Prominent LGBT rights group GetEQUAL issued its own Travel Alert to Mississippi today, as the state's legislature considers a bill that would allow business owners to discriminate for religious reasons.
Sound familiar? Just last week Arizona's governor vetoed a similar bill after massive public outcry, including several high-profile travel companies.
With Christie's auction house right around the corner and the Queen’s palace not too far away, Avenue restaurant on the posh St. James Street in the heart of Mayfair, has re-launched, bringing a distinctive Manhattan power-dining scene to London. Everything from the Prohibition era cocktails to the wine list to the menu to the portion sizes to the friendly service is done with a nod to England’s former colony across the pond. This trend toward all things American is not new in London. Every other opening recently has been some variety of burger shack, hot dog stand, or BBQ joint, but Avenue offers a more upscale take on Americana. You get two cornmeal crusted soft shell crabs for a starter and they’re crispy and lovely with the spicy mayo sauce that accompanies them. Meanwhile, the very large lobster macaroni and cheese is positively packed full of lobster meat and the aromas wafting from the “pig” loaf at the next table made me swoon. With reasonable prices and many more items on the list I’d like to try, Avenue made this American girl feel very much at home.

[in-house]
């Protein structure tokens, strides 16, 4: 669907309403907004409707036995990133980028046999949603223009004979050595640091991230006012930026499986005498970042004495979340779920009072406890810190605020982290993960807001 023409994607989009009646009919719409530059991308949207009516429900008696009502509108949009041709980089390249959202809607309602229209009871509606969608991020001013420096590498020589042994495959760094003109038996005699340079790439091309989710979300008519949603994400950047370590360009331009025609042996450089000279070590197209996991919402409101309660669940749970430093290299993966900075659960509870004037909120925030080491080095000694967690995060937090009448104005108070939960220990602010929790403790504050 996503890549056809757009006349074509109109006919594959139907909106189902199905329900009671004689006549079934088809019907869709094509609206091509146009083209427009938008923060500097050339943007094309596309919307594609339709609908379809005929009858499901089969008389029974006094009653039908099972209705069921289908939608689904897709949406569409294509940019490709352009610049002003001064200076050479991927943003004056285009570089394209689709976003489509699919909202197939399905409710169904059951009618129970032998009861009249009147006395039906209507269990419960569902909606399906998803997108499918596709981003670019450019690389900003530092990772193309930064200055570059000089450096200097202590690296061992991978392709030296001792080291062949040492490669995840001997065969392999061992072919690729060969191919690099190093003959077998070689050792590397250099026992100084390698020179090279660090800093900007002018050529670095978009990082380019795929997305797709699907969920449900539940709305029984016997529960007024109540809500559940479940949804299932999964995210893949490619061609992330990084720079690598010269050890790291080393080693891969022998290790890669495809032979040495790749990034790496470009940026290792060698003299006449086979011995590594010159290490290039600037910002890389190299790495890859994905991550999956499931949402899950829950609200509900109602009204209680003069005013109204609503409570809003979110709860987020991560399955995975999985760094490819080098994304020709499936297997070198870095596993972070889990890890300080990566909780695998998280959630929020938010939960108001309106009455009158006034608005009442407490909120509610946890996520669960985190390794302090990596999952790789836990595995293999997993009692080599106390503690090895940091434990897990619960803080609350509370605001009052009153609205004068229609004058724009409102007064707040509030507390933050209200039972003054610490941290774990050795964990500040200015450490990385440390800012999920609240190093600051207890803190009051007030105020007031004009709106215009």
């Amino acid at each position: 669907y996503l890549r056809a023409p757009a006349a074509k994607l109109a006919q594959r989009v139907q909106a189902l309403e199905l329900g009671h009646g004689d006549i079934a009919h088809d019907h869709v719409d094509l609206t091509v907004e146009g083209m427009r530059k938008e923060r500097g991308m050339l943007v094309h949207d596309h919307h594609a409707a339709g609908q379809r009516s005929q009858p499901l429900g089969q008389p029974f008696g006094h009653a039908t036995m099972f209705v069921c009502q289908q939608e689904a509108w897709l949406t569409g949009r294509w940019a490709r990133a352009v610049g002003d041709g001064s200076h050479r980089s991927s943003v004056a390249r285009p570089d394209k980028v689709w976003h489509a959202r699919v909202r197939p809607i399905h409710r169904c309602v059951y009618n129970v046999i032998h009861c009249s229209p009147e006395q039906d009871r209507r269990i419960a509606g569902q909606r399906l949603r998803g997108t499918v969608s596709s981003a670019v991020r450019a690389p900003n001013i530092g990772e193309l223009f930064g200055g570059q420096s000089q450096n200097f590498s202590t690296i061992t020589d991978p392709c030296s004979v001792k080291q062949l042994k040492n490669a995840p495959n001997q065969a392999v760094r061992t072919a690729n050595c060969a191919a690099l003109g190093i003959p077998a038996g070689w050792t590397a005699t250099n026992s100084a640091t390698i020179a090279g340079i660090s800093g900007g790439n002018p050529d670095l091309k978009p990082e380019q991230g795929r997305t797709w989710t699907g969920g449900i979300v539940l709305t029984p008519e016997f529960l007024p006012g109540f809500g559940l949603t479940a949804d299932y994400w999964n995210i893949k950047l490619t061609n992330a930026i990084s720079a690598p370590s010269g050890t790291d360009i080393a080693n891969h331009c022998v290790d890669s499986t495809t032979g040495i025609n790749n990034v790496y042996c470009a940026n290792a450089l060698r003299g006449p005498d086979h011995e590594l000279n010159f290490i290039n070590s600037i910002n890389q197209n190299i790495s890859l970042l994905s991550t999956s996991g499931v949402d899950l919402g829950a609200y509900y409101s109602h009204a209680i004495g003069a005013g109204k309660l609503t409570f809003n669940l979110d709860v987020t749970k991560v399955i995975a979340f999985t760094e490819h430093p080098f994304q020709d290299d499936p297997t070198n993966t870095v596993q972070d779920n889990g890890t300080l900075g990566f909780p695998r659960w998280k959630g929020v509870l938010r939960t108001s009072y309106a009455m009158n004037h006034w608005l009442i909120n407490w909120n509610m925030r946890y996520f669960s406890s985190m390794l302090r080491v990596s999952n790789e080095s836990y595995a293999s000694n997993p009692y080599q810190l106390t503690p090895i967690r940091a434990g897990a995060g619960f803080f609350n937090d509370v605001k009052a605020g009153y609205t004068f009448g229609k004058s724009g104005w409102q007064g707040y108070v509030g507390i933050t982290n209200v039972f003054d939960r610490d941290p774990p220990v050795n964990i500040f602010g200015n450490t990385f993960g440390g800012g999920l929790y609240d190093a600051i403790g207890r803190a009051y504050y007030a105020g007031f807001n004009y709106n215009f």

Sally Hurst is a chef and food writer based in London. You can follow her on Twitter at @chefsallyjane.
Until a few weeks ago, travel restrictions to Cuba were looser than they’ve ever been, thanks to President Obama’s 2011 policy allowing tour companies to apply for travel licenses for “people-to-people” educational and cultural trips. But that’s all come to a halt now that the one bank responsible for processing these visas—M&T Bank in Buffalo, New York—has decided to stop offering its services to diplomatic missions. As of yet, no replacement bank has been found, despite efforts from both sides.
Awhile back, pastry chefs at Ritz-Carlton hotels around the world were given a task: To create a cake to celebrate the hotel's founding and a dessert that distinctly represented the Ritz-Carlton brand. But there were a few requirements. Grand Marnier had to be an ingredient (Mr. Marnier La Postelle was a friend of Cesar Ritz and an investor in the original Ritz-Carlton hotel). Also, the cake must travel well.